We were a little stunned at the quantity of crabs ( this isn’t just one layer of crabs, there are  many many more below). The box had been hauled up the slipway (or maybe the tide had fallen as they worked, who am I to know about such things, I live about as far from the sea as you can get in the UK. I just imagine it’s best to work with the tide not against it).

 

Salcombe crab Live export-2

 

We were also surprised to see that the crabs, once out of the fish box and weighed were put into a articulated lorry, with vivier tanks  of well oxygenated sea water (vivier means ‘fish tank’) 

 

Salcombe crab live export

to keep them alive and in tip top condition for their onward journey to Portugal, yes Portugal, mind they could have also have gone to France Spain, Hong Kong and mainland China. You can see the size of the floating fish box in the shot above.

 

Salcombe crabs are obviously a very valuable catch, they are also very labour intensive one.  We were told by harbour staff they are caught in crab pots, the muscle in their main claw is cut to stop them attacking each other in the fish box. The smaller fishing boats return each day with their catch and add them to the fish box.

 

Salcombe crab Live export3

 

The aim is to keep them in the fish box the minimum amount of time possible as they are not feeding whilst in the box.

 

Unloading Crabs into floating box

 

And if you are wondering what happens to all those crab shells, in a moment of serendipity, I stumbled across the answer today, when looking for felting wool, who would have thought it; apparently you can make fibre from the chitosan in the shells. not to mention anti-fungal treatments for seeds and in medical dressings to reduce bleeding.  My, blogging is so educational.


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Drifting

Drifting_

How long have we been home from the seaside? It seems like an age, the blog has been drifting, we’ve been rather busy.

I’ve just about managed to stuff everything back in the cupboards from whence it came. The airing cupboard* was a particular challenge. Mr Uphilldowndale (Mr Uhdd) if far more competent at such things than I am, its all that folding of sails he’s done over the years. He can make it look like an up market shop, I  can only ever achieve something at the jumble sale end of the retail spectrum

 

On holiday Mr Uhdd had an exciting time sailing his new boat, watching him from the beach it looked more like he was playing Buckaroo than sailing.

RS 

The general consensus of the deck chair critics was that Mr Uphilldowndale needs to eat more pies (or Devon pasties) as a little weight for him, unlike the rest of us** would be a good idea as it would help him keep the boat, an RS100, upright, she’s a feisty little number. (There  did seem something inherently wrong in the suggestion of a weighted lifejacket)

I would add, that we, the deck chair critics know very little about sailing, and that our extensive knowledge of the state of the tide is only founded in the need to know if it is low enough to make it possible to walk along the beach to the Venus cafe to buy ice cream, or if it is so high its necessary to take the less picturesque route along the road.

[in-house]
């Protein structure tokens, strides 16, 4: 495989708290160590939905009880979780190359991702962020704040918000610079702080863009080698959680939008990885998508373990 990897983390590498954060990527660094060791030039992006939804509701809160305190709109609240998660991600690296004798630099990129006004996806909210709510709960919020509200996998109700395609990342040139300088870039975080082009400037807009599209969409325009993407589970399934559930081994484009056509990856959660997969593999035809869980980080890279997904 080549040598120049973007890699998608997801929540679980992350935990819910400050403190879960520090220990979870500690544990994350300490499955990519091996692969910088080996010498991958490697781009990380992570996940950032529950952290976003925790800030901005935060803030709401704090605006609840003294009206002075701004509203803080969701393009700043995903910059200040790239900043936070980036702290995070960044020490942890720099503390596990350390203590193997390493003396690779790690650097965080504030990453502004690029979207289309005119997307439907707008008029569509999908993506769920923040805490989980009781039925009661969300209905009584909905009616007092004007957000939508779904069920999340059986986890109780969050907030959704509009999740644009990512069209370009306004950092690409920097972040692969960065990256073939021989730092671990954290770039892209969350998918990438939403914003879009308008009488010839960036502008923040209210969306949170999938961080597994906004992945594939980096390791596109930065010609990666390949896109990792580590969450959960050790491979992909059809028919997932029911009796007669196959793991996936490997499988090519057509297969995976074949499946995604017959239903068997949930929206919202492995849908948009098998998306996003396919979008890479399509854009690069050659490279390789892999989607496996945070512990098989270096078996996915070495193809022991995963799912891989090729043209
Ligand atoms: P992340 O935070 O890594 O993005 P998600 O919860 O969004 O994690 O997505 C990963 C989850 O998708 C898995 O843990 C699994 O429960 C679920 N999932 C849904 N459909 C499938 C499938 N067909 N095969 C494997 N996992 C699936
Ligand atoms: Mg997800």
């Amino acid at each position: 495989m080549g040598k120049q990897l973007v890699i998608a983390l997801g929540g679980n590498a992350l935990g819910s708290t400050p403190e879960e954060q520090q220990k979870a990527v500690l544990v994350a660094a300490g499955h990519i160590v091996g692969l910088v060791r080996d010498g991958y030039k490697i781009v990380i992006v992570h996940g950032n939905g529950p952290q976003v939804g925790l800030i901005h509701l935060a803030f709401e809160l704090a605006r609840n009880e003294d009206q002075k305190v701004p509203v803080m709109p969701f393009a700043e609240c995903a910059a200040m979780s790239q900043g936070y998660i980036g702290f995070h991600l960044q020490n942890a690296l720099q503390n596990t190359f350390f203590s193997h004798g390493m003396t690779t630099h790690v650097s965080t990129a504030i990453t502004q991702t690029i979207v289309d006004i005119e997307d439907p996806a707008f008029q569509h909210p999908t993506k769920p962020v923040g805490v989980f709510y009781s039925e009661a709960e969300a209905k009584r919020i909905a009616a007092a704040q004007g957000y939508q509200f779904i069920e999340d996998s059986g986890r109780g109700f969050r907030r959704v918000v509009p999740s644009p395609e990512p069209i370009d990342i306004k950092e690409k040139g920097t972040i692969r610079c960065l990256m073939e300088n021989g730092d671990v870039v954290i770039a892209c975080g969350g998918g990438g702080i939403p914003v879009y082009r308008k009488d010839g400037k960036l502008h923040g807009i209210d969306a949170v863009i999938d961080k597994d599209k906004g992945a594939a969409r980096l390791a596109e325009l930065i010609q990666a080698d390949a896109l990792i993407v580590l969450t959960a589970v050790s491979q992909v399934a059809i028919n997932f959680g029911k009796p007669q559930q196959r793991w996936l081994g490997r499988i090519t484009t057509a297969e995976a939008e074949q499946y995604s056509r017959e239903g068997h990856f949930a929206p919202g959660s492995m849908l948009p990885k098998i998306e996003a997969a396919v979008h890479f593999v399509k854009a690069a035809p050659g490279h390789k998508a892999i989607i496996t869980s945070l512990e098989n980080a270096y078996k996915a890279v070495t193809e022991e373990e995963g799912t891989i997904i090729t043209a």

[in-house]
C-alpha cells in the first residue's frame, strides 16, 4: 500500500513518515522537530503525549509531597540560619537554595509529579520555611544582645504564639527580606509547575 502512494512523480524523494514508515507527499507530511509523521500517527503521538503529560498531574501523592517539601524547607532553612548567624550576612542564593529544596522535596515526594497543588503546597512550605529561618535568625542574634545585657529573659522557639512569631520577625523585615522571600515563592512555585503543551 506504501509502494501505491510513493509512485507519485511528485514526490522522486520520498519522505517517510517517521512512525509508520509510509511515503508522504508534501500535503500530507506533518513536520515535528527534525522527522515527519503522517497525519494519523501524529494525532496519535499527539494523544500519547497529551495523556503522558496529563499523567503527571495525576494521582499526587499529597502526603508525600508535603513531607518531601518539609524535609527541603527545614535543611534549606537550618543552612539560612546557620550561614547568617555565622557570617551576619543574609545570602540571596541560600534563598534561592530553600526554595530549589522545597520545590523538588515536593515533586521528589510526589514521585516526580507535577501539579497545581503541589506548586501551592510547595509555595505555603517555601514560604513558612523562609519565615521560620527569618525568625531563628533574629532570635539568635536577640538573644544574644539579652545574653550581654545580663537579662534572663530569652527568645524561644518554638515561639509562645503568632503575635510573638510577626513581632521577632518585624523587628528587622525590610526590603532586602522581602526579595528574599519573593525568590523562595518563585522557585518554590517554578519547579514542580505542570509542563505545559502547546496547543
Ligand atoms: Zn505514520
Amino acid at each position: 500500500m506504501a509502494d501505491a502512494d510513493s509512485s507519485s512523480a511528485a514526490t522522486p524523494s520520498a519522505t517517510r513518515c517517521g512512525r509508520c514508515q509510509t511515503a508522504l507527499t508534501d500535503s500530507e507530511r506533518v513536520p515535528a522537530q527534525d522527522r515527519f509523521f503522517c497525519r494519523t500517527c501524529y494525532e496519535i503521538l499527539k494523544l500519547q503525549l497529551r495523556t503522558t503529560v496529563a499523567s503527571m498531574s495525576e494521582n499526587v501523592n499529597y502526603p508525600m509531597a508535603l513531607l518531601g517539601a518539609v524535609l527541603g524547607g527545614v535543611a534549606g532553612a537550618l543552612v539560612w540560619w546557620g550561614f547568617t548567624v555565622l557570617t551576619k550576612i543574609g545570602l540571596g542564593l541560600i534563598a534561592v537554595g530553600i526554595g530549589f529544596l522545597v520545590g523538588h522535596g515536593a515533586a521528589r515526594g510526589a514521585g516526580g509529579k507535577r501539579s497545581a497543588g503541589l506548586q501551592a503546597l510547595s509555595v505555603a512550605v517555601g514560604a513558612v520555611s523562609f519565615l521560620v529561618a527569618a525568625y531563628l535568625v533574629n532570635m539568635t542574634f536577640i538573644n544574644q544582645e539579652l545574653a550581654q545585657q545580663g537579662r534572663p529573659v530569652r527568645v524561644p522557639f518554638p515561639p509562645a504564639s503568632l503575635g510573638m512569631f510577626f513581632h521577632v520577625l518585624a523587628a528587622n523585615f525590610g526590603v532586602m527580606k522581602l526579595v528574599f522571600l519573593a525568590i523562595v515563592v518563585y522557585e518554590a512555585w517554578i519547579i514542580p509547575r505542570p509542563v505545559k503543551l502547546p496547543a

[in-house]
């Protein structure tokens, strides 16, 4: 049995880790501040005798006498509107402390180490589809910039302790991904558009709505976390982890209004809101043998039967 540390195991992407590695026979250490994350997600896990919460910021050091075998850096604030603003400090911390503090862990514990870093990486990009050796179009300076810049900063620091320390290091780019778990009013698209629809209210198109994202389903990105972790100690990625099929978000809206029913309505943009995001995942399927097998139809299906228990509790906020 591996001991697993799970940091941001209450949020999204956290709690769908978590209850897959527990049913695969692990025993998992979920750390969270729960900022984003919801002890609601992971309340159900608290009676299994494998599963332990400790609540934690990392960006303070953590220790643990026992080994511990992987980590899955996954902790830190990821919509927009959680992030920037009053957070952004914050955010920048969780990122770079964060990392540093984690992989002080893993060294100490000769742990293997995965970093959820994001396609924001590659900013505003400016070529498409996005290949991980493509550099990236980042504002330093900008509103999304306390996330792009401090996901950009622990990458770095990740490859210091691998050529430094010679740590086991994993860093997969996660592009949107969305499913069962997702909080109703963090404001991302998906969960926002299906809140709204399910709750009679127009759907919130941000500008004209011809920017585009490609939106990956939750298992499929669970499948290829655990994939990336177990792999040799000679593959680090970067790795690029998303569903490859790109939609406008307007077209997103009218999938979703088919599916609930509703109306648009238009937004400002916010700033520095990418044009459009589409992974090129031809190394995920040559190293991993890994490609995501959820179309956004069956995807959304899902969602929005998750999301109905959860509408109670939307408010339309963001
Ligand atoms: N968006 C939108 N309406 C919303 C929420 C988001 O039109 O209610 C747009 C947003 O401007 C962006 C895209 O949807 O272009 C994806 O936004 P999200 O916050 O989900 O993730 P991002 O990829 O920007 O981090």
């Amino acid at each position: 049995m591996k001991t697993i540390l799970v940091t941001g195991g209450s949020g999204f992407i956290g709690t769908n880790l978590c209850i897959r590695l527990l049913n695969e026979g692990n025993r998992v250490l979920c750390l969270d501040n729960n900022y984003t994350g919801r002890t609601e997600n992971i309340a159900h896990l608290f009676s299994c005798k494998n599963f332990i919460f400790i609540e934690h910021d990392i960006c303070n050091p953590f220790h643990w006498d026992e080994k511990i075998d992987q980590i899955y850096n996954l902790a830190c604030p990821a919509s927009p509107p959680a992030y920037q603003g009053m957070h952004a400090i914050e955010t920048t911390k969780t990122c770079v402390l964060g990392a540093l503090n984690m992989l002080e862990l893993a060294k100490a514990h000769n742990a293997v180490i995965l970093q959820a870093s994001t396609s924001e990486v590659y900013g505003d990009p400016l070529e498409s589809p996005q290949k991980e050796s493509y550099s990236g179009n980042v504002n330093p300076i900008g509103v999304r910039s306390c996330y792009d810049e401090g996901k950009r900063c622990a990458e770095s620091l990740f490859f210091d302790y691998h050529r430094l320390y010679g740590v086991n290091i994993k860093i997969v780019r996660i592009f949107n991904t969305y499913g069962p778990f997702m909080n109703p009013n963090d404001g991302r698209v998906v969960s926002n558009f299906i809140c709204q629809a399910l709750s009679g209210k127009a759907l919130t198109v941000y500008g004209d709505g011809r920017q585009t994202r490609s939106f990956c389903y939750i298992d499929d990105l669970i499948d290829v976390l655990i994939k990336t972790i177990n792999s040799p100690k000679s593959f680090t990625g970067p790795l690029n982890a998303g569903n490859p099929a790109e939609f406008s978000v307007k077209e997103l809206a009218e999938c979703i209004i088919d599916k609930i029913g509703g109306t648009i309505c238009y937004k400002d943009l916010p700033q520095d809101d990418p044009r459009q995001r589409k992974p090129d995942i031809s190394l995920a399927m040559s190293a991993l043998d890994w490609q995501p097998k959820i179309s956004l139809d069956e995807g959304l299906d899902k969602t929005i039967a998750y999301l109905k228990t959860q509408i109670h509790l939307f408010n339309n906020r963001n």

*Not sure why I’ve bothered, the whole lot will have to come back out again in a few weeks time during the installation of our new  central heating system, a ground source heat pump, watch this space.

** How annoying is it that Mr Uhdd lost weight on holiday, however he did gain a lot of bruises.


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Meadow Hay

It seems hard to believe that it was only Wednesday morning that Mr Uphillldowndale and I took a turn around the field wearing Wellington boots, the meadow grass was flattened to the ground,

Wet grass 2

 

by the weight of rain that had fallen over night. 

Wet grass

 

Jammy the kitten cat got wet feet,  he was unimpressed and protested loudly, and completed the rest of the walk along the wall.

 

Jammy wet feet

 

Spud, well, he was just  Spud,

 

wet springer spaniel_

 

By late afternoon the sun had come out, our neighbouring farmer had come along and mown the grass, he obviously knew what the forecast had in store. Because since then it has been wall to wall warmth and long sunny days, by this afternoon, the grass had been rowed up and bailed, job done.

 

In a previous post I mentioned not really knowing what made a ‘traditional meadow’, then by chance I heard Jim Dixon, The Peak District National Park Chief Executive  (his blog is here) being interviewed on BBC radio Derby, on the very subject.  The roll call of species should include buttercups, yellow rattle and pink clover we have lots of those!

 

Natural Meadow Derbyshire_

 

So the surrounding fields are now empty, Spud the dog will be able to find his ball.

 

Spud hay field_

 

Since the fields have been mown there has been a forlorn curlew banking around the fields and across the valley, calling  plaintively. I suspect it might have lost it’s nest to the mower;

 

Curlew_

 

I’m surprised, I didn’t know it was there, I hadn’t seen any curlews around on a regular basis since spring.   Most curlews around here are up on the higher, rough pastures, where there are nests and young will not be disturbed by the pressures of making hay while the sun shine and  the timeline that dictates  commercial farming. Sad.  It wouldn’t have been done intentionally of that I’m sure.  As Jim Dixon mentioned in his interview,  in trying to preserve traditional meadows we are asking farmers to be ‘farmers, factories and museums’. It’s not easy.


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Lunch at Sharpham Vineyard

Following on from yesterdays post, the very tasty  set lunch for ten.

Cheese shapham -1

Special thanks to Mrs Ogg for driving us in comfort, through the narrow Devon lanes

lunch 2-1

lanes which are (understandably) currently chocked with agricultural machinery, whilst the farmers make hay and gather in crops whilst the sun shines, they’ve no time for leisurely lunches.

lunch-1

May I say thank you farmers for what we eat.